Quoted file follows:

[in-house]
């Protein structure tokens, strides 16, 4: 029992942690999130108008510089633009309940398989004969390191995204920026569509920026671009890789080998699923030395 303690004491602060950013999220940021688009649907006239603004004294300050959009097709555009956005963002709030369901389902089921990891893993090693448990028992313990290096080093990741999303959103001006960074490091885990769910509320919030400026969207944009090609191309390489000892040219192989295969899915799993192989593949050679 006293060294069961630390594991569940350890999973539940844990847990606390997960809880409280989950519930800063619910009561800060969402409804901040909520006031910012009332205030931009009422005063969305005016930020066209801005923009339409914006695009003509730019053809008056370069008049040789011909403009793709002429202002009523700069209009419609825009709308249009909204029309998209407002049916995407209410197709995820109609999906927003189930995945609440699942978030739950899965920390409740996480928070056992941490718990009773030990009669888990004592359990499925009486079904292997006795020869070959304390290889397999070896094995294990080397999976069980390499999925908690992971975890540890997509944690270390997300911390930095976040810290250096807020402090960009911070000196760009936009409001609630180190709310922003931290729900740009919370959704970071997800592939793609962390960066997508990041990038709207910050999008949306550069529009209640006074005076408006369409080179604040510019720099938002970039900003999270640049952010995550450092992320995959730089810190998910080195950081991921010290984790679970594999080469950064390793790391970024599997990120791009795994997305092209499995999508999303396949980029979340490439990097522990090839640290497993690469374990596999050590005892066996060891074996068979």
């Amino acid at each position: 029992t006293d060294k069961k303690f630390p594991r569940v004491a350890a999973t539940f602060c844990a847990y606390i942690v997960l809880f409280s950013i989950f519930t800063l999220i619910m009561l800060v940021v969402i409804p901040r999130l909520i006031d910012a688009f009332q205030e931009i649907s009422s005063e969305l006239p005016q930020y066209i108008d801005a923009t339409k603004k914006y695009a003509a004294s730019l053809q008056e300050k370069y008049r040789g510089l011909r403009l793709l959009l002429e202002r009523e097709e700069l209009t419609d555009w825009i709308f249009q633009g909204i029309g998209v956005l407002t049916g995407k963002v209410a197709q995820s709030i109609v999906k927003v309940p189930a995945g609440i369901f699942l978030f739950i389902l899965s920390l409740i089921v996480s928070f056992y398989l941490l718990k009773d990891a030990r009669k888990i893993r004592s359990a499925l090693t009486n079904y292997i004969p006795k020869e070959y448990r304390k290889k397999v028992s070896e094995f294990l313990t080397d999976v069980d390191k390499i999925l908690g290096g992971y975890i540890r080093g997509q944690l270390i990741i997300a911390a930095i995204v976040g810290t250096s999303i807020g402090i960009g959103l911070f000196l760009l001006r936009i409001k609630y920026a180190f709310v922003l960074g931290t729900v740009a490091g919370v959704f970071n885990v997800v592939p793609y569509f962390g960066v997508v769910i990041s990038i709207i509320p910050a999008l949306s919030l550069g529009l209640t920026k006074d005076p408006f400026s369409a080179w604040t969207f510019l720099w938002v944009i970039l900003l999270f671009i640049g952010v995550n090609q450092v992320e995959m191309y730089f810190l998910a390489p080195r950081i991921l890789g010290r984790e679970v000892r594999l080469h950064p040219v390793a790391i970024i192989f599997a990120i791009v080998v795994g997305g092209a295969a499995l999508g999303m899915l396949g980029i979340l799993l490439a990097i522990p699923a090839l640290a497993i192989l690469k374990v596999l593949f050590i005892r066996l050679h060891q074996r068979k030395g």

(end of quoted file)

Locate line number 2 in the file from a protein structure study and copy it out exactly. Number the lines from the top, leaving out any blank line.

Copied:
């Protein structure tokens, strides 16, 4: 029992942690999130108008510089633009309940398989004969390191995204920026569509920026671009890789080998699923030395 303690004491602060950013999220940021688009649907006239603004004294300050959009097709555009956005963002709030369901389902089921990891893993090693448990028992313990290096080093990741999303959103001006960074490091885990769910509320919030400026969207944009090609191309390489000892040219192989295969899915799993192989593949050679 006293060294069961630390594991569940350890999973539940844990847990606390997960809880409280989950519930800063619910009561800060969402409804901040909520006031910012009332205030931009009422005063969305005016930020066209801005923009339409914006695009003509730019053809008056370069008049040789011909403009793709002429202002009523700069209009419609825009709308249009909204029309998209407002049916995407209410197709995820109609999906927003189930995945609440699942978030739950899965920390409740996480928070056992941490718990009773030990009669888990004592359990499925009486079904292997006795020869070959304390290889397999070896094995294990080397999976069980390499999925908690992971975890540890997509944690270390997300911390930095976040810290250096807020402090960009911070000196760009936009409001609630180190709310922003931290729900740009919370959704970071997800592939793609962390960066997508990041990038709207910050999008949306550069529009209640006074005076408006369409080179604040510019720099938002970039900003999270640049952010995550450092992320995959730089810190998910080195950081991921010290984790679970594999080469950064390793790391970024599997990120791009795994997305092209499995999508999303396949980029979340490439990097522990090839640290497993690469374990596999050590005892066996060891074996068979």